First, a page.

Halt!

Just when you say something like “speeding right along,” life throws you a curve ball.

And that’s exactly what happened with the end of my week. On Thursday afternoon while I was still at work, I got a call from Mr. Ink’s sister in law. She’d called over to his mother, and his mother reluctantly admitted to her that she’d fallen two days prior. And not told anyone about it.

Now, knowing that any fall in an 88 year old could potentially be quite serious, and not being able to get in touch with Mr. Ink, I headed over there. She was able to get to the door, and I was able to get her into the car. We headed to the urgent care which is practically next door to her, but they wouldn’t see her. So, we then headed off to the only hospital she seems comfortable with, which was quite a ways away, in rush hour traffic.

By that time I’d been able to get ahold of Mr. Ink and he met us there. I was so thankful we’d gone to an ER, as what I didn’t realize was that while I could get her IN my car, I was completely unable to get her back OUT of my car. But they had experienced staff to help with that.

We learned, once in the ER, that she’d not just fallen 2 days before, she’d fallen 2 days before, and then fell again the next day. On fall 1, she’d broken her hip. On fall 2, she broke some ribs. And naturally, she hadn’t been eating because she was unable to make herself food.

I REALLY don’t know how long she would have gone without telling someone, if Mr. Ink’s sister in law hadn’t called and then pried the information out of her. I spent most of the day yesterday at the hospital with her as she was poked and prodded by all manner of docs and nurses, just to confirm that she was fine for surgery. As it turns out, besides the hip, she really couldn’t be healthier. So we made some decisions about surgery, information was conveyed to Mr. Ink’s brothers, and then Mr. Ink arrived to take over for the actual surgery part.

She came through surgery just fine! She’s got a long recovery ahead of her, and no more living alone, but she also did very well. When we have to take her to an ER for something, it’s always really fun for me to listen to the doctors and nurses talk about her outside the door. “This is an 88 year old female on absolutely NO medications whatsoever, with no known health problems.” “WHAT?!” “Seriously. No meds at all. No known health problems.” And it always continues in that direction for awhile. She’s such an anomaly, they can’t, initially, believe it.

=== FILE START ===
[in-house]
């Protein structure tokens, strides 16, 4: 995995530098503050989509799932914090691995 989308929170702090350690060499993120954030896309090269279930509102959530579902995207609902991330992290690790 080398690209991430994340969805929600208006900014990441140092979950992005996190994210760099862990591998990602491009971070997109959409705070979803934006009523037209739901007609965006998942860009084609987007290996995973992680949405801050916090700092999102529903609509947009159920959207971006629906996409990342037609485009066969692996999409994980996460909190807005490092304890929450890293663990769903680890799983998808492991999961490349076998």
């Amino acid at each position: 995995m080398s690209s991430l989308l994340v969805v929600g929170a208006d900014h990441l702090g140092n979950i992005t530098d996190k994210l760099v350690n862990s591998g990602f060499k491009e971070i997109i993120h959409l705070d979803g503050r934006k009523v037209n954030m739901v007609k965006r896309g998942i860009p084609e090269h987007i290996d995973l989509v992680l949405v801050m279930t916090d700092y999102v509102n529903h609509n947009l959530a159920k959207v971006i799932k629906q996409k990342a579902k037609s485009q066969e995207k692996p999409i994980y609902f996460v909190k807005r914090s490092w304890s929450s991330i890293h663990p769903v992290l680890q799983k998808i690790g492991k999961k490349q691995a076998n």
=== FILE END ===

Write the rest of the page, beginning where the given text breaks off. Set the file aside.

I will be headed back up to the hospital soon. Tomorrow Mr. Ink’s younger brother comes to town. At the end of the week, Mr. Ink’s sister in law will come to town. So, we will be having a full house again, which has been the case the majority of 2016 so far. But we’ll be very grateful for the help! And we continue to be grateful we’ve got a house large enough to have people stay at.

Here’s what I realized, as I sat in the hospital yesterday knitting on a sock. The sock I was knitting on was started for Mr. Ink’s sister in law. She’s our greatest support when it comes to Mr. Ink’s mom, even though she lives 1,000 miles away. And she wanted socks, and I was happy to make her some. But as I sat there knitting on it, I realized she’d arrive in a week, and I could present her with a pair of socks! Also, it was SO appropriate that I was knitting socks for HER while in the hospital with the person she helps us care for from miles and miles away.

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I finished that sock (Though it may be too long, I can always pull back the toe once she arrives) and I’ll start the second sock on Monday. I feel confident I can finish it by Friday.

2 thoughts on “Halt!

  1. so glad it wasn’t worse! 88 and that healthy IS amazing. When my grandmother died (well on her way to 100) my cousin told a story about going to the doctor, and being asked his family history, when he was about 45 or 50. After going through the long list of “none of this in my history,” the exasperated doctor asked him “well then, what DID your grandparents die of?” my cousin said the look on the guy’s face was priceless when he said “they haven’t died of anything, yet.” they are all so used to ills and ailments and chronic conditions that they don’t know healthy living when they see it. I think your MIL must be a strong woman, and I am sure she will heal well and adapt to the new normal.

    • Thank you so much for your kind words, she is indeed strong, and looking better already. I have to say, the reactions of the doctors are always my favorite parts of taking her in. The best part? She tells them she takes “Anacin” once every 3 weeks when they ask what meds she is on. The nurses get confused, they don’t even hear that term anymore. So we have to tell them it’s asprin.

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